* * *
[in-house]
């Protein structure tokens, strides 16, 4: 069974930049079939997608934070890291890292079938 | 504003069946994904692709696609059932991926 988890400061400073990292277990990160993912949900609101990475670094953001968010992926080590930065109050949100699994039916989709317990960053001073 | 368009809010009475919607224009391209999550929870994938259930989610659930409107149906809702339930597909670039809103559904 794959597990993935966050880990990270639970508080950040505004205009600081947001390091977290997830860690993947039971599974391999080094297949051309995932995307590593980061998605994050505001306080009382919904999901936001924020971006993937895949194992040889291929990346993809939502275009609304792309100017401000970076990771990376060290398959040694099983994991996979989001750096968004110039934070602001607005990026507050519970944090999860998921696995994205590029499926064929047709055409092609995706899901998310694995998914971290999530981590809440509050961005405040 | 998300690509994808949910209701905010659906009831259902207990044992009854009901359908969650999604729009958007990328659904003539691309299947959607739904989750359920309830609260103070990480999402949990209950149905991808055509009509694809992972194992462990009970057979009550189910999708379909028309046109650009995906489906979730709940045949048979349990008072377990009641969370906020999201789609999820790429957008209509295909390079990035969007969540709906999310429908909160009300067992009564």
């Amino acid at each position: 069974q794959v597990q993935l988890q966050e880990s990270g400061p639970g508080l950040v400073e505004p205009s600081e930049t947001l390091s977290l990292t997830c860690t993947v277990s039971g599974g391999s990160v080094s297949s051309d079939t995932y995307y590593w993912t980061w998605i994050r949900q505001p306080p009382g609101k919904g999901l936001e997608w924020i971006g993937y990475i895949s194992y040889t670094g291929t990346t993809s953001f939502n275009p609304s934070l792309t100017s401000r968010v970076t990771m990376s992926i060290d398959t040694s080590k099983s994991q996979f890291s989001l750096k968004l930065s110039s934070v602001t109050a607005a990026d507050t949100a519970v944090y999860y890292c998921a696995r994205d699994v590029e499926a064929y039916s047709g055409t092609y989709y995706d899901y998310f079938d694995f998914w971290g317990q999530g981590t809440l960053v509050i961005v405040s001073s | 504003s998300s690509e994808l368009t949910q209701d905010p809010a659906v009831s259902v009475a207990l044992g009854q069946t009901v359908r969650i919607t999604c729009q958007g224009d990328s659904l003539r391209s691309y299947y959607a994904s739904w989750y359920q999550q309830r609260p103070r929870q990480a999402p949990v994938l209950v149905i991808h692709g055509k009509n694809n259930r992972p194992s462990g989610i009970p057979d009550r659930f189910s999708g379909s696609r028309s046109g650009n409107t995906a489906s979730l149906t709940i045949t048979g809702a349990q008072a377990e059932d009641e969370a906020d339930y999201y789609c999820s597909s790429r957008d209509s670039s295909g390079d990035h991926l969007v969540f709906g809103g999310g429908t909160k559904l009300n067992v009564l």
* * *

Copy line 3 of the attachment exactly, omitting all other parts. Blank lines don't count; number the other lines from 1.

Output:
């Amino acid at each position: 069974q794959v597990q993935l988890q966050e880990s990270g400061p639970g508080l950040v400073e505004p205009s600081e930049t947001l390091s977290l990292t997830c860690t993947v277990s039971g599974g391999s990160v080094s297949s051309d079939t995932y995307y590593w993912t980061w998605i994050r949900q505001p306080p009382g609101k919904g999901l936001e997608w924020i971006g993937y990475i895949s194992y040889t670094g291929t990346t993809s953001f939502n275009p609304s934070l792309t100017s401000r968010v970076t990771m990376s992926i060290d398959t040694s080590k099983s994991q996979f890291s989001l750096k968004l930065s110039s934070v602001t109050a607005a990026d507050t949100a519970v944090y999860y890292c998921a696995r994205d699994v590029e499926a064929y039916s047709g055409t092609y989709y995706d899901y998310f079938d694995f998914w971290g317990q999530g981590t809440l960053v509050i961005v405040s001073s | 504003s998300s690509e994808l368009t949910q209701d905010p809010a659906v009831s259902v009475a207990l044992g009854q069946t009901v359908r969650i919607t999604c729009q958007g224009d990328s659904l003539r391209s691309y299947y959607a994904s739904w989750y359920q999550q309830r609260p103070r929870q990480a999402p949990v994938l209950v149905i991808h692709g055509k009509n694809n259930r992972p194992s462990g989610i009970p057979d009550r659930f189910s999708g379909s696609r028309s046109g650009n409107t995906a489906s979730l149906t709940i045949t048979g809702a349990q008072a377990e059932d009641e969370a906020d339930y999201y789609c999820s597909s790429r957008d209509s670039s295909g390079d990035h991926l969007v969540f709906g809103g999310g429908t909160k559904l009300n067992v009564l």